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Michael L.
Aerospace Software Engineer
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C++ Programming
TutorMe
Question:

A quadrilateral is a shape that has 4 angles that add up to 360. Write a program that is given 3 angles of a quadrilateral and computes the 4th.

Michael L.
Answer:

#include <iostream> using namespace std; int main() { float ang1, ang2, ang3, ang4; cout << "\n\n Find the fourth angle of a quadrilateral:\n"; cout << "-----------------------------------------\n"; cout<<" Input the 1st angle of the quadrilateral: "; cin>>ang1; cout<<" Input the 2nd angle of the quadrilateral: "; cin>>ang2; cout<<" Input the 3rd angle of the quadrilateral: "; cin>>ang3; ang4=360-(ang1+ang2+ang3); cout << " The 4th angle of the quadrilateral is : " << ang4 << endl; cout << endl; return 0; }

Algebra
TutorMe
Question:

Find the $$ x $$ and $$ y $$ intercepts for the equation $$ y = 3x + 4 $$.

Michael L.
Answer:

To find the y-intercept, we set $$ x = 0 $$ in our equation and solve for $$ y $$. $$ y = 3\times{0} + 4 $$ $$ y = 0 + 4 $$ $$ y = 4 $$ This gives us our y-intercept $$ y = 4 $$. To find the x-intercept, now we set $$ y = 0 $$ and solve for x. $$ 0 = 3x + 4 $$ We first subtract $$ 4 $$ from both sides of the equation. $$ 0 = 3x + 4 $$ $$ -4\hspace{.7cm} -4 $$ $$ -4 = 3x $$ Now we can divide both sides by 3 to isolate x. $$ \frac{-4}{3} = \frac{3x}{3} $$ $$ -\frac{4}{3} = x $$ This gives us our x-intercept $$ x = -\frac{4}{3} $$.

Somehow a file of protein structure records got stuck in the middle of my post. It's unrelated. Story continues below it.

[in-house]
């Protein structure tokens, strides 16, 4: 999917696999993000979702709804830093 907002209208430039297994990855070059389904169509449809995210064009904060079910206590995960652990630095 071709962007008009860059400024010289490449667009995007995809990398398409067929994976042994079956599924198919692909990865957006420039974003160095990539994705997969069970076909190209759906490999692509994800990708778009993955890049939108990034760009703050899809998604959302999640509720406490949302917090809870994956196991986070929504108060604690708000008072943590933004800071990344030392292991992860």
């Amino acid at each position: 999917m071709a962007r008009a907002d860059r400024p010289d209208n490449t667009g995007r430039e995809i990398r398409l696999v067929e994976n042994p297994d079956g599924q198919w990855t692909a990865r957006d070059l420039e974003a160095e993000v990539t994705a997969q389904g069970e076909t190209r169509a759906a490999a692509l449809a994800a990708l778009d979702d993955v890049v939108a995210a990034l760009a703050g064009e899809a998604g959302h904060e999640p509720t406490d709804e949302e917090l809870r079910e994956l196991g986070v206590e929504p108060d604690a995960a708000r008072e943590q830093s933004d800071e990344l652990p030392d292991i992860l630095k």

Physics
TutorMe
Question:

A car traveling in a straight line crashes into a stationary car in a perfectly inelastic collision. Immediately after the collision, the cars are traveling at $$ 80 \frac{m}{s} $$. Assuming both cars are the same mass, how fast was the car that crashed traveling immediately before the crash?

Michael L.
Answer:

To answer this problem, we can use conservation of momentum. $$ m_{1}v_{1_{i}} + m_{2}v_{2_{i}} = m_{1}v_{1_{f}} + m_{2}v_{2_{f}} $$ We're told that the cars are of the same mass, which means $$ m_{1} = m_{2} $$, so we can write all the masses as simply $$ m $$. $$ mv_{1_{i}} + mv_{2_{i}} = mv_{1_{f}} + mv_{2_{f}} $$ Since the collision is perfectly inelastic, we know that the two cars will travel together at the same speed, which means $$ v_{1_{f}} = v_{2_{f}} $$. This lets us simplify the right hand side of our equation as $$ mv_{1_{i}} + mv_{2_{i}} = 2mv_{f} $$. Then, our conservation of momentum equation becomes $$ mv_{1_{i}} + mv_{2_{i}} = 2mv_{f} $$ Now we can simplify our equation even more. We're told that the car that's hit is initially at rest, so $$ v_{2_{i}} = 0 $$. We can also divide the mass $$ m $$ on both sides, since it appears in every term. Now we're left with $$ v_{1_{i}} = 2v_{f} $$ Our final step is to plug in the value that we're given for the final velocity $$ v_{f} $$, which is $$ 80 \frac{m}{s} $$. Plugging that in and solving for $$ v_{1_{i}} $$ gives us our answer $$ v_{1_{i}} = 160 \frac{m}{s} $$.

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